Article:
Now you might ask why must your child endure an hour (or less, depending on the age) of sitting around "listening" to something they are not developmentally ready to understand? I will write a whole other blog someday about helping little ones get something beneficial out of church messages, but if nothing else, church teaches them one thing plain and simple: obedience. Much like blanket time. Church is just another setting they get used to staying where they are told. I know this sounds pretty harsh and aren't they supposed to ENJOY church and get something out of it? YES! That's definitely possible when they are about 3. Before that, it's pure and simple obedience. That's what they are getting out of it.

The importance for a child to be able to sit in one place for a long period of time has never been so apparent to me than over the past month as Brooke started Kindergarten. I don't know how much we all remember about Kindergarten back in our day, but I remember nap time, snacks and lots of playing outside with tricycles. A lot has changed. Kids are being asked to sit for long periods of time, even in Kindergarten, writing, listening and participating. After all, they need to be reading at the end of Kindergarten now! Even if kids have had the preschool experience, Kindergarten is a whole different ball game.

As they progress through the grades, the sitting and listening part gets even longer, with college being the pinnacle. Think about how many lecture halls you've endured...just sitting....and listening. No, it's not always fun. It's a skill. It's a skill that can be developed from a very young age. Going to church and blanket time are great ways to start developing this skill. Is it easy? Nope! I won't lie. But how many times have I said, who told you parenting was easy???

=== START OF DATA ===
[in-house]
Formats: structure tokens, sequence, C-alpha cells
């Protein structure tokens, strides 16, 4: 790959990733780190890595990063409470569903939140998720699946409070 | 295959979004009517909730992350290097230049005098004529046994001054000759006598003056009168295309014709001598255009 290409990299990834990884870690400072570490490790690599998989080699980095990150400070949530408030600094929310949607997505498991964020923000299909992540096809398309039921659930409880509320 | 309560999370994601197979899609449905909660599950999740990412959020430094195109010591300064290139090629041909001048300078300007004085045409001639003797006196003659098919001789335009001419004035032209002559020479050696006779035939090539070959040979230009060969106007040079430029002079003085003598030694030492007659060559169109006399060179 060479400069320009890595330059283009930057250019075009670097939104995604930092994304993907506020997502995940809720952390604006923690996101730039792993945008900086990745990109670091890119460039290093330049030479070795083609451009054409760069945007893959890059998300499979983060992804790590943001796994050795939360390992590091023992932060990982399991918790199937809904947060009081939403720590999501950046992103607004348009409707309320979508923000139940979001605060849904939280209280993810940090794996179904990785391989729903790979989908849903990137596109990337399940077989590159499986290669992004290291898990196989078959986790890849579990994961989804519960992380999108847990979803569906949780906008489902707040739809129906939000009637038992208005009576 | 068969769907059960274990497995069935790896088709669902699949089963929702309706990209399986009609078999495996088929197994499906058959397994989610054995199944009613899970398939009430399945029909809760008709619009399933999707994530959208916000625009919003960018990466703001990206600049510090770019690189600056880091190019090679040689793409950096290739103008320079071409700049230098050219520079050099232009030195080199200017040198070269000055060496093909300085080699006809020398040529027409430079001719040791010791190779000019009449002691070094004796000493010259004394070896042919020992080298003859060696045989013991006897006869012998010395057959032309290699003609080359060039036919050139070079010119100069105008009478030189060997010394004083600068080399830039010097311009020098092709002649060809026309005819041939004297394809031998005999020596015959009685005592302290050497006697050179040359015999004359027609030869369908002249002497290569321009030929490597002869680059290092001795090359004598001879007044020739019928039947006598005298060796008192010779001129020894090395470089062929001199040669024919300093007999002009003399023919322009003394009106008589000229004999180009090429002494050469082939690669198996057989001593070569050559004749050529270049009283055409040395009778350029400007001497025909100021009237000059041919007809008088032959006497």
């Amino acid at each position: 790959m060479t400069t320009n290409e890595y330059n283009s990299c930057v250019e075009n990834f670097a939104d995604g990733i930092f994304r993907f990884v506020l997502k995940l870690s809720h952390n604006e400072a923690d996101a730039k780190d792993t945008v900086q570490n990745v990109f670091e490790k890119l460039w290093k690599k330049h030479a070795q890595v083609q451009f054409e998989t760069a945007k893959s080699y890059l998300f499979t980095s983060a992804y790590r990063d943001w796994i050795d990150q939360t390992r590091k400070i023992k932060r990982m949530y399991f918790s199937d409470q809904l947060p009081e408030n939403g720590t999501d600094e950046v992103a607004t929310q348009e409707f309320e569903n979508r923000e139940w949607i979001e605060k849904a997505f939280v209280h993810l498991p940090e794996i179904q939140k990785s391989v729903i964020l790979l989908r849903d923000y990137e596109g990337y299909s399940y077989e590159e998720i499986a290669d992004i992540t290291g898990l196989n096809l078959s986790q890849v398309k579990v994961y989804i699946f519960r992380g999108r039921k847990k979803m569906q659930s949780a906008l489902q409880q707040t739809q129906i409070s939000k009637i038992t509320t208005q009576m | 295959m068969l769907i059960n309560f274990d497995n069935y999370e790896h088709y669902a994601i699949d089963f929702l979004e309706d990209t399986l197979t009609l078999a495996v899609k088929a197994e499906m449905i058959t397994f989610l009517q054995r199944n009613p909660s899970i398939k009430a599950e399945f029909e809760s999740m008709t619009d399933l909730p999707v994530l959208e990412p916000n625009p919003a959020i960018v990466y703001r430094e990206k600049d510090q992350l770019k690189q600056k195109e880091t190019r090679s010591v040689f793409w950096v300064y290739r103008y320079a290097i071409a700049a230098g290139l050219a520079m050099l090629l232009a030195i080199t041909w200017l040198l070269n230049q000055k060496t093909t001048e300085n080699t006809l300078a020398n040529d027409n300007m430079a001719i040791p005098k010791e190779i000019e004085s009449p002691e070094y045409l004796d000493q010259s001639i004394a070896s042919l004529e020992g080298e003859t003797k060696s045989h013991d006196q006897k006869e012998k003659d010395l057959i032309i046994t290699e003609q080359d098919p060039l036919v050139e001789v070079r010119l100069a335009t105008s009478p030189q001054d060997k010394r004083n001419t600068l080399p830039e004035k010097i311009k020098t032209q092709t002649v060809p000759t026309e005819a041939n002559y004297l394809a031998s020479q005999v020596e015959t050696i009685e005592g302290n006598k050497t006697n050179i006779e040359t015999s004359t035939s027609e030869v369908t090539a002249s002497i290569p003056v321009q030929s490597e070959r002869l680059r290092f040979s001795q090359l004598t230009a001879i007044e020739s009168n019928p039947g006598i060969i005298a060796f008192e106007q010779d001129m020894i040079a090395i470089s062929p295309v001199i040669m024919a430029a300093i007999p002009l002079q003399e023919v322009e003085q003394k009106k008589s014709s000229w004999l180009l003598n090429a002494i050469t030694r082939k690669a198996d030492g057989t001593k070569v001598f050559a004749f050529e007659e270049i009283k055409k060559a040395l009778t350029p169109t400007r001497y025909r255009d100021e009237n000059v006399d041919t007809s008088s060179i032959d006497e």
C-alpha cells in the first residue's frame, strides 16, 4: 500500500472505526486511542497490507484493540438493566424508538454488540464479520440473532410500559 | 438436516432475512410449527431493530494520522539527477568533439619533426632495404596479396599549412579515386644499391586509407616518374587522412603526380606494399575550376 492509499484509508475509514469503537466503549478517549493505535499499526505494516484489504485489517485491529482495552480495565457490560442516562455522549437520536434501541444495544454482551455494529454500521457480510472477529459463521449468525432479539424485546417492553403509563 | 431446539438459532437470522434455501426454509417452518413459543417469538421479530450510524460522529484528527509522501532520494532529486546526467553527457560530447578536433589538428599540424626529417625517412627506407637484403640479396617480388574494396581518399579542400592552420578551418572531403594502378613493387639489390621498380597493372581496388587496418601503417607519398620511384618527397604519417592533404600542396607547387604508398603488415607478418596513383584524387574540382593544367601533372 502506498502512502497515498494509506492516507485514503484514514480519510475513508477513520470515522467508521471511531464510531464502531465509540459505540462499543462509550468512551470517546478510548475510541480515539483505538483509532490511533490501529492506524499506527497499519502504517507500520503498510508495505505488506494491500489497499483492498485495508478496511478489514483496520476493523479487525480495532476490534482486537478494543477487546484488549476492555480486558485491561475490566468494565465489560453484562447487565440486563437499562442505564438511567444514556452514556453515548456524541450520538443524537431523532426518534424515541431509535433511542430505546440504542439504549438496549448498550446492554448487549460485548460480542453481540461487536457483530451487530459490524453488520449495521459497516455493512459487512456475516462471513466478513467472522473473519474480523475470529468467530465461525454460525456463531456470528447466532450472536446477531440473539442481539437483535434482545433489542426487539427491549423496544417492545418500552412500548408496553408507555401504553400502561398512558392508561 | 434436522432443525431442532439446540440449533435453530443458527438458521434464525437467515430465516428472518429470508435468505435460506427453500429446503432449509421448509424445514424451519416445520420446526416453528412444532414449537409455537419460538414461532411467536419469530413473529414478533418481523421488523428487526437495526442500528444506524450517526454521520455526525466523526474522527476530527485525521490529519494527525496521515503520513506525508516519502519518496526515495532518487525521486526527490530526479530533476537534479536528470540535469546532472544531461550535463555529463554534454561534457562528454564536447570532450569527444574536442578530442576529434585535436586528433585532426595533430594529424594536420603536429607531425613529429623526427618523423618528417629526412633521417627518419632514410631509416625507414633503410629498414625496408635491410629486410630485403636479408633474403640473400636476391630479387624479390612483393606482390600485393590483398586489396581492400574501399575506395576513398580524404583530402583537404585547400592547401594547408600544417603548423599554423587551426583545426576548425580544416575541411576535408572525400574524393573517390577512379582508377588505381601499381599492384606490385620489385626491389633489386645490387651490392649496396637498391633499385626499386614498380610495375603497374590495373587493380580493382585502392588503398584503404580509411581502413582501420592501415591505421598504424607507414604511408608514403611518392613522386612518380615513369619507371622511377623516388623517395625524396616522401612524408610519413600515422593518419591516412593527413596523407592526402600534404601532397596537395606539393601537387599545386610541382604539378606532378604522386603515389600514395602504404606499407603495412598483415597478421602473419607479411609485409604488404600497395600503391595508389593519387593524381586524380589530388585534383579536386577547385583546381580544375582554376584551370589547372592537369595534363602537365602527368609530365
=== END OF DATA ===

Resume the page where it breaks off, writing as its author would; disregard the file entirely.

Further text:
I have some tips of taking toddlers to church below. With kids 3 and up my expectations are much higher as they are now emotionally and developmentally ready to get something out of church. It's still about obedience, but at age 3+ church needs to become more about the "why" we go to church, too. More on that later.

Here are some tips. Good luck! I'll be saying prayers for you :)

Church Tips of Toddlers (6 months to 3 years)

1. Food/Snacks. Hands down, the biggest savior (no pun intended). Our church has a no eating policy that I choose to disregard because at this age, it's all about distraction. :) And common sense here, please! We were at church the other day and some lady had brought two bags of potato chips for her kids to eat....is there anything louder than a rustling potato chip bag?! Not to mention greasy. I know we all love a greasy hymnal! Really, people!

2. Sit close to the back, for an easy exit. And definitely sit on the aisle!

3. Be consistent. If you just go at Christmas and Easter, don't expect your child to behave. They need routine to get used to things by going each week.

4. Have a church-only bag of 2-3 toys or books. I'm not big on bringing the whole toy box to church. It can be loud, distracting and messy. Just pick a couple of things you know your child will enjoy and pack them into a bag or purse. Let them only play with these things during church or rotate the toys each week so the novelty doesn't wear off.

5. Make the most of the music! Most kids love music. Sing, dance and sway with them during songs.

6. Start with low expectations and work your way up. Just like with blanket time, start with getting your child to sit for 5 minutes. When he's done that, expect 10 minutes, and so on.

7. Try to pick a service that isn't during nap time. This can be hard especially with small churches with only one service, but it always works better when your child is well-rested.

8. Don't get discouraged! It's just like with sleep training--it won't get easier unless you stick with it!!